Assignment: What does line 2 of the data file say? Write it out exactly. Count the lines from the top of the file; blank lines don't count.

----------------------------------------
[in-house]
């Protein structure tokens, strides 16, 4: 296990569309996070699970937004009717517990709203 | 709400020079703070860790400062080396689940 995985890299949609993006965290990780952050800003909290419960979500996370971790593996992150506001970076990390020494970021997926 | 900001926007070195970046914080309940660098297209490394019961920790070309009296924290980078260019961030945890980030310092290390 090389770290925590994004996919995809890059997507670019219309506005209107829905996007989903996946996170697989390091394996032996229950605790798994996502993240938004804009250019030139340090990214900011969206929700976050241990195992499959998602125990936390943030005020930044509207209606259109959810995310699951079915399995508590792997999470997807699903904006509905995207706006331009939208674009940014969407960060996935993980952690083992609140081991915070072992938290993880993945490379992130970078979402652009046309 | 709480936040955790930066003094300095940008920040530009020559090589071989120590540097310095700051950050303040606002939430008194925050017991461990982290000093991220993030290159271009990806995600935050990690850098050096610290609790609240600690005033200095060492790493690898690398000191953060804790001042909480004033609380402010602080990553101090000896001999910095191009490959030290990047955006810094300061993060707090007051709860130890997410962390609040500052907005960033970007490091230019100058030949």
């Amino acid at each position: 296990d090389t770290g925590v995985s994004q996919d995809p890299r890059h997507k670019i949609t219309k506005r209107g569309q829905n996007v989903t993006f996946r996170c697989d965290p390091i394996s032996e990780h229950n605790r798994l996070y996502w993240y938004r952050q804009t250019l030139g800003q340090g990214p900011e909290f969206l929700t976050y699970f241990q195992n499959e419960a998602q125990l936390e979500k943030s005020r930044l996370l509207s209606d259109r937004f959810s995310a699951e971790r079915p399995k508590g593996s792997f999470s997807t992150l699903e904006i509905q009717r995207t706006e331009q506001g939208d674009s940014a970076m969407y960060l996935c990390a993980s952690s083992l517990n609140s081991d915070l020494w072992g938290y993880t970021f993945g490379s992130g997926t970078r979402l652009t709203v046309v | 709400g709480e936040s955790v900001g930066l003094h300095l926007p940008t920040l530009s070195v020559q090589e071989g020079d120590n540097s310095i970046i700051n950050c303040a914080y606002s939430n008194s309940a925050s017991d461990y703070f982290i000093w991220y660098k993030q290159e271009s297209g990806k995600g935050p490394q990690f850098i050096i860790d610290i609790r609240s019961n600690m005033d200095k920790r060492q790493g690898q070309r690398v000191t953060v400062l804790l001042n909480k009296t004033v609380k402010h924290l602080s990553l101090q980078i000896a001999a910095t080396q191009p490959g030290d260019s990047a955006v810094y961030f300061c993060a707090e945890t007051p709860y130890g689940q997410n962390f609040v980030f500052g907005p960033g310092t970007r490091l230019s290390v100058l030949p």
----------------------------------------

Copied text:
């Protein structure tokens, strides 16, 4: 296990569309996070699970937004009717517990709203 | 709400020079703070860790400062080396689940 995985890299949609993006965290990780952050800003909290419960979500996370971790593996992150506001970076990390020494970021997926 | 900001926007070195970046914080309940660098297209490394019961920790070309009296924290980078260019961030945890980030310092290390 090389770290925590994004996919995809890059997507670019219309506005209107829905996007989903996946996170697989390091394996032996229950605790798994996502993240938004804009250019030139340090990214900011969206929700976050241990195992499959998602125990936390943030005020930044509207209606259109959810995310699951079915399995508590792997999470997807699903904006509905995207706006331009939208674009940014969407960060996935993980952690083992609140081991915070072992938290993880993945490379992130970078979402652009046309 | 709480936040955790930066003094300095940008920040530009020559090589071989120590540097310095700051950050303040606002939430008194925050017991461990982290000093991220993030290159271009990806995600935050990690850098050096610290609790609240600690005033200095060492790493690898690398000191953060804790001042909480004033609380402010602080990553101090000896001999910095191009490959030290990047955006810094300061993060707090007051709860130890997410962390609040500052907005960033970007490091230019100058030949």